17 August 2013

Website Privacy Statements

The Office of the Australian Information Commissioner (OAIC) has announced "the results of a ‘privacy sweep’ of the websites most used by Australians".

As you might expect, both the results and the OAIC response are rather lame.

The OAIC states that
Almost 50 website privacy policies were assessed for accessibility, readability and content. The websites were also assessed against new transparency requirements in the Privacy Act that will come into effect on 12 March 2014. 
Australian Privacy Commissioner, Timothy Pilgrim, said the results of the sweep were mixed with 83% of the sites having one or more issues in the following areas: 'easy to find', 'easy to read', 'contacts for further information', relevance and length. 
'It is a concern that nearly 50% of website privacy policies were difficult to read. On average, policies were over 2,600 words long. In my view, this is just too long for people to read through. Many policies were also complex, making it difficult for most people to understand what they are signing up to,' Mr Pilgrim said. 
'We did see some instances where organisations provided both a simplified and full policy to assist their customers to understand what will happen to their personal information. This attempt to use 'layered' privacy policies is encouraging.' 
The statement notes that
Over 65% of the [47] privacy polices provided information that was not relevant to the handling of personal information, and was potentially confusing. One website did not have a privacy policy.
There's no indication of whether the Commissioner has responded with carrot, stick or a simple urgent 'please explain' to the operators of that site.

The Commissioner's own site - recently but very belatedly updated - has attracted strong criticism for low usability, with documents being hard to find (in some instances disappearing altogether), confusingly-described and not provided on a timely basis. It is thus encouraging to see that the Commissioner
also reminded organisations that, in addition to readability and length, it was important to consider accessibility issues. 
'Privacy policies need to be accessible by all users. This means that policies should be in formats that can be read by people using assistive technologies like a screen reader,' Mr Pilgrim said.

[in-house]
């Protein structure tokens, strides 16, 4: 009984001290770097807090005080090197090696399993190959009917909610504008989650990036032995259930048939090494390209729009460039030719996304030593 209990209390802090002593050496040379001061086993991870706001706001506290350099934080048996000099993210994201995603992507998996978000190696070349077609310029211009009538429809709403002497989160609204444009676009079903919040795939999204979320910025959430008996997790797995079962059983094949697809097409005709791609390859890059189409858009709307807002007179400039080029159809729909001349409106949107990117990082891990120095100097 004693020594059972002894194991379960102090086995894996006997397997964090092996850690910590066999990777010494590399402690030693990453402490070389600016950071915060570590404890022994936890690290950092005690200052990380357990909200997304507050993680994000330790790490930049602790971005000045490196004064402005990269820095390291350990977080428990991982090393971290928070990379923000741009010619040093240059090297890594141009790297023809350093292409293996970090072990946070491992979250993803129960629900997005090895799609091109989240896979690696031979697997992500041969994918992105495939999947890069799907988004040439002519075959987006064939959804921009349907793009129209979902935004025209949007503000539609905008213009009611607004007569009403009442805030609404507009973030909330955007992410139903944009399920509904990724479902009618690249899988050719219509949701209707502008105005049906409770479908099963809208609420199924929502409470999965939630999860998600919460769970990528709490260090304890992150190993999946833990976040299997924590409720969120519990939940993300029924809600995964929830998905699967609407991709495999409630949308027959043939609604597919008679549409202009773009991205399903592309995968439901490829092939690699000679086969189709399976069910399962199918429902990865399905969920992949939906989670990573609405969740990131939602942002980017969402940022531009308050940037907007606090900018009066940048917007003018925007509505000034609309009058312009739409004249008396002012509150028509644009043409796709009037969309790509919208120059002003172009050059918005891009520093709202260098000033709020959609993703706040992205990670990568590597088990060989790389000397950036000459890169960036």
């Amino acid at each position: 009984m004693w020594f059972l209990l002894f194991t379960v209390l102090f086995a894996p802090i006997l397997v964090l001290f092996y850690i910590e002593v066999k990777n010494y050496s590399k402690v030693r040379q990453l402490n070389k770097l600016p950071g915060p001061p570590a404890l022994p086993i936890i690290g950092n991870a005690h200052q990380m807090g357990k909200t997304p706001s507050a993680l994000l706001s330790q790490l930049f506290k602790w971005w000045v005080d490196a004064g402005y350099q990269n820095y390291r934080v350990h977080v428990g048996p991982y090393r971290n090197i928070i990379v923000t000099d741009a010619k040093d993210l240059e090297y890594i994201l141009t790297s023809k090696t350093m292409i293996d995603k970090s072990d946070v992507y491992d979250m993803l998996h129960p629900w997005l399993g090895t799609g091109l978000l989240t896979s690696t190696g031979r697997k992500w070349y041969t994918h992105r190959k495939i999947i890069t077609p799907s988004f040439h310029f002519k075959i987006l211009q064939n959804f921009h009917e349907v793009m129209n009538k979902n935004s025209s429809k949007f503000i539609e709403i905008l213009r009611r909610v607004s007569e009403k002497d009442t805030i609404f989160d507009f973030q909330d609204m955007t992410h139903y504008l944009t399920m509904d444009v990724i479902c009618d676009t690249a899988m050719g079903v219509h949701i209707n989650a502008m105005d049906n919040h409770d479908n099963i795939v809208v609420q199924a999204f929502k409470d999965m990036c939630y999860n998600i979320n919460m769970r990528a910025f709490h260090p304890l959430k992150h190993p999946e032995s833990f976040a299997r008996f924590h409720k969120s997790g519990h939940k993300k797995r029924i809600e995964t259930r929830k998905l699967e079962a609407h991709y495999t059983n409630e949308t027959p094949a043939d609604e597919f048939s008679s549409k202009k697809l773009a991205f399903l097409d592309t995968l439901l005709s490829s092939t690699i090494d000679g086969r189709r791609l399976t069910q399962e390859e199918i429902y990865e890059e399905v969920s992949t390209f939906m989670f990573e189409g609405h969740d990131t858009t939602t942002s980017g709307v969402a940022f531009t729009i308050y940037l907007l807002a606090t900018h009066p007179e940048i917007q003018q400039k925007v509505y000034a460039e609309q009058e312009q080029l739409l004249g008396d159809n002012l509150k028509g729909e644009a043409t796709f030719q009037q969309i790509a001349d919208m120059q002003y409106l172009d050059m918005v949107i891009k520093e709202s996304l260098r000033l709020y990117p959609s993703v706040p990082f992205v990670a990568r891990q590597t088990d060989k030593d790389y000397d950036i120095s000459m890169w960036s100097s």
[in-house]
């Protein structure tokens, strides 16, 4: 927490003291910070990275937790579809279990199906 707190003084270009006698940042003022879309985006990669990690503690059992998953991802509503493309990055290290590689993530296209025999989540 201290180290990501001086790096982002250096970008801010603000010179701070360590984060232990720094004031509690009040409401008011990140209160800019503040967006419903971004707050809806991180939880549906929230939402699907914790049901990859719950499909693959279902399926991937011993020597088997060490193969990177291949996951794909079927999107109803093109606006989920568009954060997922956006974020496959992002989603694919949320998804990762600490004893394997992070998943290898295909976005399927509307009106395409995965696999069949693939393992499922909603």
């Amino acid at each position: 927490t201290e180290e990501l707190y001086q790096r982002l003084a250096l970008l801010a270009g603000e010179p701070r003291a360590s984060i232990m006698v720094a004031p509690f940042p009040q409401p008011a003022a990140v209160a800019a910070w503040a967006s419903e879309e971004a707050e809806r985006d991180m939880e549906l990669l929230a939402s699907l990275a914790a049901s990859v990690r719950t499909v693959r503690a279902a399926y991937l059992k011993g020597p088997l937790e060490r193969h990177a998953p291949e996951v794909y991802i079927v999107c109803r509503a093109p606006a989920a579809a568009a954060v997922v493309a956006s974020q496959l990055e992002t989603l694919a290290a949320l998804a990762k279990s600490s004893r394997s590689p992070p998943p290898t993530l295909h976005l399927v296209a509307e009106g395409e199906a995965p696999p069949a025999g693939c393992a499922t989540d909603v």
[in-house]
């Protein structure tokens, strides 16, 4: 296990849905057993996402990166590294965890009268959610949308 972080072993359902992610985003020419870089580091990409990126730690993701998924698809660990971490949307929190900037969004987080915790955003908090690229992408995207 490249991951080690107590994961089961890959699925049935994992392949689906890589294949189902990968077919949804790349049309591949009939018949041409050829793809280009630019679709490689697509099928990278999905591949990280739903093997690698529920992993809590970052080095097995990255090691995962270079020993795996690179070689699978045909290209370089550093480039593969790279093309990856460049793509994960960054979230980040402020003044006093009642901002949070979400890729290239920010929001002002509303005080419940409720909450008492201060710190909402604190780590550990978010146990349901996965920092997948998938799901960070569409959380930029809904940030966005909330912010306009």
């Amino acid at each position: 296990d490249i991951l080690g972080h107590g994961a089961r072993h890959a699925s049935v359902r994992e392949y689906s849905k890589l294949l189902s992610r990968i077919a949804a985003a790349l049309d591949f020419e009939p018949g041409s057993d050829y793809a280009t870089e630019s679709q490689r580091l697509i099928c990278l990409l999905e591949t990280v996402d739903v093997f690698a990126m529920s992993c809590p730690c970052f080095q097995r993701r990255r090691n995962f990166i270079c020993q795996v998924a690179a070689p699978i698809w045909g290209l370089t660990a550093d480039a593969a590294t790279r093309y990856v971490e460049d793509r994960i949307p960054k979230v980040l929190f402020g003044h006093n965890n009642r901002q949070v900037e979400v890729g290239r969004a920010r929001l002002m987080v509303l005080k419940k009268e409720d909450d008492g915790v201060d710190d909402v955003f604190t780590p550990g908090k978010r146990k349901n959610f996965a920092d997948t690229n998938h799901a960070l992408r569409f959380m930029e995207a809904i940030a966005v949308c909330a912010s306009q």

The OAIC backgrounder indicates that
  • 15% had a privacy policy that was hard to find on the website 
  • 9% of sites reviewed either listed no privacy contact or it was difficult to find contact information for a privacy officer 
  • Almost 50% of policies raised 'readability' issues, ie they were considered to be too long and difficult to read 
  • The average reading age of the policies was 16. None of the full privacy policies met the OAIC's preferred reading age level of 14. The OAIC used the Flesch-Kinkaid Reading Ease test 
  • More than 65% of privacy policies raised concerns with respect to the relevance of the information provided. For example, some sites with .au domain names were unclear about whether the site complied with the Privacy Act 1988.
The statement comments that
'With only 8 months to go until new privacy laws commence, organisations should be looking at their privacy policies now to ensure they comply with the new requirements. Organisations need to focus on these requirements and be open and transparent about their privacy practices. This will give people a better understanding of how their personal information will be handled so that they can make an informed decision about doing business with the organisation.' 
To comply with new Australian Privacy Principle 1, organisations must have a clearly expressed and up to date privacy policy.
That compliance is, of course, in the eye of the Commissioner - with the PC/OAIC historically tending to be quite permissive. The statement indicates that the OAIC will use the findings "to inform the development of guidance about privacy policies for organisations in the lead up to March 2014".

In a forthcoming article I suggest that we need to be more positive and do more. We could for example mandate accessibility, along the lines of the Australian Spam legislation and the US Financial Services Modernization Act (Gramm-Leach-Bliley Act).